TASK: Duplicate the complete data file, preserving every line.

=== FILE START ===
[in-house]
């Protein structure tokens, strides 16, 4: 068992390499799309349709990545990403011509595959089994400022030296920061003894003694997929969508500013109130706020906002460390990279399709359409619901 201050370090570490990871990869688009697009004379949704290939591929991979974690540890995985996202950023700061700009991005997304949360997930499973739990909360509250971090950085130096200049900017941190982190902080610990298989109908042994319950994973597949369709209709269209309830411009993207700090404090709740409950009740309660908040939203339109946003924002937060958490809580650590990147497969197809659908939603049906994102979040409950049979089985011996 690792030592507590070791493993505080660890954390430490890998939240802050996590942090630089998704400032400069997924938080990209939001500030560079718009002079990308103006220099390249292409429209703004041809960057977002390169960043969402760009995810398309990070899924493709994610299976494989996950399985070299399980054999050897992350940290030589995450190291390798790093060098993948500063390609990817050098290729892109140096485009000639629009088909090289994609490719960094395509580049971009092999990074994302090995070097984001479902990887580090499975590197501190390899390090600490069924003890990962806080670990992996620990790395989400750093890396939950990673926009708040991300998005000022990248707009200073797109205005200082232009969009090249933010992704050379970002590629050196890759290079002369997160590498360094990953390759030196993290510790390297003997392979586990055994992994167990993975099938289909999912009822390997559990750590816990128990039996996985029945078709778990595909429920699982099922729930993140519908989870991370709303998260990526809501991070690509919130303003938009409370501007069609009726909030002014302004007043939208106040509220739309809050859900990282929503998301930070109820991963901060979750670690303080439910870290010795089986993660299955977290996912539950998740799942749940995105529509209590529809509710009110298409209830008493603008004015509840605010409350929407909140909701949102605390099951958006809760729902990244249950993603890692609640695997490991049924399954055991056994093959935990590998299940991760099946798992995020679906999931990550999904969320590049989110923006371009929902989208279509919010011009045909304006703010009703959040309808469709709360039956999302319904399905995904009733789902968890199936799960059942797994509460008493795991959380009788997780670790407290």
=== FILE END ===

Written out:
[in-house]
């Protein structure tokens, strides 16, 4: 068992390499799309349709990545990403011509595959089994400022030296920061003894003694997929969508500013109130706020906002460390990279399709359409619901 201050370090570490990871990869688009697009004379949704290939591929991979974690540890995985996202950023700061700009991005997304949360997930499973739990909360509250971090950085130096200049900017941190982190902080610990298989109908042994319950994973597949369709209709269209309830411009993207700090404090709740409950009740309660908040939203339109946003924002937060958490809580650590990147497969197809659908939603049906994102979040409950049979089985011996 690792030592507590070791493993505080660890954390430490890998939240802050996590942090630089998704400032400069997924938080990209939001500030560079718009002079990308103006220099390249292409429209703004041809960057977002390169960043969402760009995810398309990070899924493709994610299976494989996950399985070299399980054999050897992350940290030589995450190291390798790093060098993948500063390609990817050098290729892109140096485009000639629009088909090289994609490719960094395509580049971009092999990074994302090995070097984001479902990887580090499975590197501190390899390090600490069924003890990962806080670990992996620990790395989400750093890396939950990673926009708040991300998005000022990248707009200073797109205005200082232009969009090249933010992704050379970002590629050196890759290079002369997160590498360094990953390759030196993290510790390297003997392979586990055994992994167990993975099938289909999912009822390997559990750590816990128990039996996985029945078709778990595909429920699982099922729930993140519908989870991370709303998260990526809501991070690509919130303003938009409370501007069609009726909030002014302004007043939208106040509220739309809050859900990282929503998301930070109820991963901060979750670690303080439910870290010795089986993660299955977290996912539950998740799942749940995105529509209590529809509710009110298409209830008493603008004015509840605010409350929407909140909701949102605390099951958006809760729902990244249950993603890692609640695997490991049924399954055991056994093959935990590998299940991760099946798992995020679906999931990550999904969320590049989110923006371009929902989208279509919010011009045909304006703010009703959040309808469709709360039956999302319904399905995904009733789902968890199936799960059942797994509460008493795991959380009788997780670790407290």